Officer Grazioso testified that he and his partner transported the deceased to the hospital where he inspected the deceased's clothing and found no gun, bullets, or holster.

Dr. Choi, a pathologist for the Cook County medical examiner's office, testified that he found seven entrance wounds and four exit wounds on the body of the deceased; that two of the entry holes were on the back, three were on the left side of the buttock, and two were on the left side; and that three bullets were recovered from the victim's body.

Officer Sandunas, a police firearms examiner, testified that one of the bullets recovered from the deceased's body came from the Browning automatic nine-millimeter gun which Officer Knych had seen defendant drop; that the four discharged cartridge cases recovered at the scene of the shooting were fired from that same weapon; that this Browning pistol can be fired 14 times without reloading; and that once loaded with the hammer pulled back, the gun can be carried indefinitely in a loaded position.

Robert Podolski, secretary-treasurer with North Cicero Dodge, testified for defendant that Leonard Despenza was employed at North Cicero Dodge approximately one month during 1972 and one month during 1973, but was not employed there in 1976. Ralph Brindise, formerly a partner at Grand Elm AMC, testified that Despenza was employed at Grand Elm Automobile Agency from October 1973 to January 1974; and that Despenza was never employed by this agency in September 1974.

A police investigator testified for defendant that five days after the shooting incident, Leonard Despenza gave him a statement concerning that incident; and that Despenza said "the guy in the plaid coat" (later identified as defendant) fired a shot and the deceased doubled over.

Defendant testified on his own behalf that he had been convicted of two robberies and unlawful possession of a weapon; that on the evening of the shooting, he met Ronald Simmons (also known as "Cicero") on Cicero Avenue; that they started walking to Simmons' home to pick up some old receipts and two paintings when four young men ran up to them and started shouting; that one was the deceased, who argued with Simmons about poor quality "dope"; that he told Simmons to leave and, as they were walking up the street, the boys again surrounded them; that deceased drew a pistol and he then heard "boom, boom, boom" from his right side, where Simmons was standing, and saw deceased double up; that Simmons went up to the victim and snatched something; that as they started to run, Simmons passed him a gun and as he ran down an alley he threw the gun down; and that he eventually boarded a bus, where he was arrested. On cross-examination, defendant testified that when the boys surrounded them the second time, Simmons and the deceased were standing face-to-face when the latter pulled out a gun.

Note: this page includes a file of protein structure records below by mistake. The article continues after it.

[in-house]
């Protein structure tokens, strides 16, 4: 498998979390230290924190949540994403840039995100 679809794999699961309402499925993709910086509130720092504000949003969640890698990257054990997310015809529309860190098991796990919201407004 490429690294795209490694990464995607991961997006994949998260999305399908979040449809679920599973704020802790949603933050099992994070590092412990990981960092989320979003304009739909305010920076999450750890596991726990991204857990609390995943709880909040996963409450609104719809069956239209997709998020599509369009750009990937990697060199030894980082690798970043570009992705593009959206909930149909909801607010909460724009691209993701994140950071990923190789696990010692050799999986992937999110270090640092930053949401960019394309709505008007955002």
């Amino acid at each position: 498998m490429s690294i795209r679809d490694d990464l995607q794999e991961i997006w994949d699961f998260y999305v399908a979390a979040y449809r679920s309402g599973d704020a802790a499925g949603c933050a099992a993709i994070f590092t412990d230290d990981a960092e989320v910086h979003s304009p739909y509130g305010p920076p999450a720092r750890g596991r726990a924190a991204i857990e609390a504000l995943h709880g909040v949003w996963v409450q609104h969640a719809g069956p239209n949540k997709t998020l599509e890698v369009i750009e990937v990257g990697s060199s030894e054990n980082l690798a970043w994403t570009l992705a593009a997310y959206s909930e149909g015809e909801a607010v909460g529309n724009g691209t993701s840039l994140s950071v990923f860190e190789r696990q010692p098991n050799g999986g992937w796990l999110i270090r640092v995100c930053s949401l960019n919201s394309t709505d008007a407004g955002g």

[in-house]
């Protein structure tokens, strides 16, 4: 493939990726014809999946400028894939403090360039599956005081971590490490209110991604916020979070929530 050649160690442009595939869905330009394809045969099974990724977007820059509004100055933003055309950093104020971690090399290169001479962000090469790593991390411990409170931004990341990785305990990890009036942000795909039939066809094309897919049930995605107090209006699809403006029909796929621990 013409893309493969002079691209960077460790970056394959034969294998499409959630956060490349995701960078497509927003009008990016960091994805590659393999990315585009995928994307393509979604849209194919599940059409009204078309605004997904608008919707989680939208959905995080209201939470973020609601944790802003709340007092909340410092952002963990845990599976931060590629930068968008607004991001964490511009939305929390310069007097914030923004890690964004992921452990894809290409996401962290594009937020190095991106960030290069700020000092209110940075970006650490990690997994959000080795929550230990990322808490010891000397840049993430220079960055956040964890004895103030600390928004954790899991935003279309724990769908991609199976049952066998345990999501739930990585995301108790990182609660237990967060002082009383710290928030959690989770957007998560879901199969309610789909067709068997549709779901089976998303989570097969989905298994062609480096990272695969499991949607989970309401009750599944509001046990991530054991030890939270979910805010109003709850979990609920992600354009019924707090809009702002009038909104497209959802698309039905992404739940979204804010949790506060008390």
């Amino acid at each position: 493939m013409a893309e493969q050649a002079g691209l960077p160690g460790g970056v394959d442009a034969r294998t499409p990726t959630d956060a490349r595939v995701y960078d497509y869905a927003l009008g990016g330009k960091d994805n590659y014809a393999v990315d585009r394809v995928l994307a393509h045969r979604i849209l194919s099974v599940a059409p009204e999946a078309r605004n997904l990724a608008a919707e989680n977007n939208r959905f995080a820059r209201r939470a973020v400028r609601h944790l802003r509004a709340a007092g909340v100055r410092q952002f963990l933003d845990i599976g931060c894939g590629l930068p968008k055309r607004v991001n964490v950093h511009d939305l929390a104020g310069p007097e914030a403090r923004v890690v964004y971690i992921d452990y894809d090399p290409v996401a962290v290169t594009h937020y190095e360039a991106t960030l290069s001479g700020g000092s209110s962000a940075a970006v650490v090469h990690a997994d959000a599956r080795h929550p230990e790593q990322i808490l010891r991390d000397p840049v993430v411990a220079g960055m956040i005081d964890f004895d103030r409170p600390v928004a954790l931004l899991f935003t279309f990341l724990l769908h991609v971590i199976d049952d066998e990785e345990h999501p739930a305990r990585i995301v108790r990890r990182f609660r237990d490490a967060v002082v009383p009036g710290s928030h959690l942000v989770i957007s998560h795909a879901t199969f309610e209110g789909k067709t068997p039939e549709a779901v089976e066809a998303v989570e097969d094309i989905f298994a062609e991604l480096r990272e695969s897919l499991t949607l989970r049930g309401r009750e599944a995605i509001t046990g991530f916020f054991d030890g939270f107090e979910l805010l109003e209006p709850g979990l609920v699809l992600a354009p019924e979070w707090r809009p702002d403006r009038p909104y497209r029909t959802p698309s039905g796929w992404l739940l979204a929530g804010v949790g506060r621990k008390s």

Defendant initially contends that he was deprived of a fair trial because of certain testimony and argument concerning evidence which inferred that he had committed crimes for which he was not on trial. We disagree. This contention centers in testimony of a State's witness (Leonard Despenza), who stated on direct examination that Cleet and Skinny, both eyewitnesses to the shooting of the victim, were dead. During cross-examination of this witness, the following colloquy took place:

"Q. Where were you when Benny, last name unknown, told you that Skinny's, last name unknown, was dead? * * *

THE WITNESS: Well, he told me, `Look out man because somebody just pulled up and shot Skinny in the ...